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And that you look'd for him this day in Padua.
Tra. Thou’rt a tail fellow ; hold thee that to

drink;
Here comes Baptista : set your countenance, sir.

Enter Baptista and Lucentio.
Tra. Signior Baptista, you are happily met:
Sir, this is the gentleman I told you of;
1 pray you stand, good father, to me now,
Give me Bianca for my patrimony.

Ped. Soft, fon.
Sir, by your leave; having come to Padua
To gather in some debts, my fon Lucentio
Made me acquainted with a weighty cause
Of love between your daughter and himself :
And for the good report I hear of you,
And for the love he beareth to your daughter,
And she to him ; to stay him not too long,
I am content, in a good father's care
To have him match’d; and, if you please to like
No worse than I, fir, upon fone

agreement,
Me shall you find most ready and most willing
With one consent to have her'fo beftow'd:
For curious I cannot be with you,
Signior Baptista, of whom I hear so well.

Bap. Sir, pardon me in what I have to say :
Your plainness, and your shortness, please me well.
Right true it is, your fon Lucentio here
Doth love my daughter, and she loveth him,
Or both diffemble deeply their affections :
And, therefore, if you say no more than this,
That like a father you will deal with him,
And pass my daughter a sufficient dower,
The match is made, and all is done,
Your son shall have my daughter with consent.

F f 2

Tra.

Tra. I thank you, fir. 7 Where then do you know

best, Be we affied; and such assurance taken, As shall with either part's agreement stand?

Bap. Not in my house, Lucentio; for, you know,
Pitchers have ears, and I have many servants :
Besides, old Grenio is hearkning still;
And, haply, then we might be interrupted.

Tra. Then at my lodging, an it like you, sir :
There doth my father lie; and there, this night
We'll pass the business privately and well:
Send for your daughter by your servant here,
My boy shall fetch the scrivener presently.
The worst is this, that, at so Nender warning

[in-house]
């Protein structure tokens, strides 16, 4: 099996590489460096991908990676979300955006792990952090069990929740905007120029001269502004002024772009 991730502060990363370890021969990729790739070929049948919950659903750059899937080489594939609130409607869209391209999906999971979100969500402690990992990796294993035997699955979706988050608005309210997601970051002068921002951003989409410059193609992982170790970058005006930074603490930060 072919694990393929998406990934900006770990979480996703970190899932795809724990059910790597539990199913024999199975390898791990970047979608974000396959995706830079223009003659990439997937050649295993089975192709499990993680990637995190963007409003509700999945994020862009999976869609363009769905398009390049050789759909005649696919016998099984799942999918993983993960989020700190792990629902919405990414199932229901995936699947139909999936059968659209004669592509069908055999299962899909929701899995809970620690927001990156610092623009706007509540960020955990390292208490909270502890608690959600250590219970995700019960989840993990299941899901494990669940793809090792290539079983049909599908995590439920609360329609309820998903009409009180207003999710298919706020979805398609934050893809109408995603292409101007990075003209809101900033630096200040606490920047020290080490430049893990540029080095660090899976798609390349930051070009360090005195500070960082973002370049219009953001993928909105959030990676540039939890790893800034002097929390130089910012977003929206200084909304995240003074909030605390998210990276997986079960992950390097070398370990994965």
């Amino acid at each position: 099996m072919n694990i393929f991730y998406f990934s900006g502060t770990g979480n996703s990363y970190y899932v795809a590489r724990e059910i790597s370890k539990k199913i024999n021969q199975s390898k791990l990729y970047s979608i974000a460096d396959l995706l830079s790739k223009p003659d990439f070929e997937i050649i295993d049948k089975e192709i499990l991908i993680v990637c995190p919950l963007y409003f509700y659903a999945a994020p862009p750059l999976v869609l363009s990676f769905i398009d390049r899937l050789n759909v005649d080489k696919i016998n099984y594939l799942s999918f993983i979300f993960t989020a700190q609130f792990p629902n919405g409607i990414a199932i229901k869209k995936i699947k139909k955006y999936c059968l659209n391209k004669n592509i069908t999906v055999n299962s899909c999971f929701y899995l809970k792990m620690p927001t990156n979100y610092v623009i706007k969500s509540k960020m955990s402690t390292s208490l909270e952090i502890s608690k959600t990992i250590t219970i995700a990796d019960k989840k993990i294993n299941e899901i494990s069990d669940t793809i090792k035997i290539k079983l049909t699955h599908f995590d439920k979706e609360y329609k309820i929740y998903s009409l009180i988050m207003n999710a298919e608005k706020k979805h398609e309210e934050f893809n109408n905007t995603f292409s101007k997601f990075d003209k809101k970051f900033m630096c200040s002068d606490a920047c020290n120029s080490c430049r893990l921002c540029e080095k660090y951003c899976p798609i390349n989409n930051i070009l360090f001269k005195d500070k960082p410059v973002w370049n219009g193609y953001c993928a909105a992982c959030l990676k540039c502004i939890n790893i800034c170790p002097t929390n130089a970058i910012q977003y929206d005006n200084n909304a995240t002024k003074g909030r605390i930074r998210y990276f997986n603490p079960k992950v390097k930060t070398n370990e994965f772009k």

You're like to have a thin and Nender pittance.

Bap. It likes me well. Cambio, hie you home,
And bid Bianca make her ready straight :
And, if you will, tell what hath happened :
Lucentio's father is arriv'd in Padua,
And how she's like to be Lucentio's wife.
Luc. I pray the Gods she may, with all my heart !

(Exit. Tra. Dally not, with the Gods, but get thee gone. Signior Baptista, shall I lead the way? Welcome! one mess is like to be

your

cheer. Come, sir, we will better it in Pisa. Bap. I follow you.

[Exeunt. Bion. Cambio.

[Lucentio returns. Luc. What say'st thou, Biondello?

-Where then do you know test,

Be we afied ;-)
This seems to be wrong. We may read more commodiously,

-Where then you do know beff

Be que affi:d ;-
Or thus, which I think is right,

Where then do you trow befi,
wn be afted;-- JOHNSON,

Bion. You saw my master wink and laugh upon

you?

Luc. Biondello, what of that?

Bion. 'Faith, nothing ; but he has left me here behind to expound the meaning or moral of his signs and tokens.

Luc. I pray thee, moralize them.

Bion. Then thus. Baptista is fafe, talking with the deceiving father of a deceitful son.

Luc. And what of him ?

Bion. His daughter is to be brought by you to the supper. Luc. And then ?

Bion. The old priest at St. Luke's church is at your command at all hours.

Luc. And what of all this?

Bion. I cannot tell; expect, they are busied about a counterfeit assurance; take you assurance of her, Cum privilegio ad imprimendum solum ; to the church take the priest, clerk, and some fufficient honest witnesses: If this be not that you look for, I have no more to

say, But bid Bianca' farewel for ever and a day.

Luc. Hear'st thou, Biondello?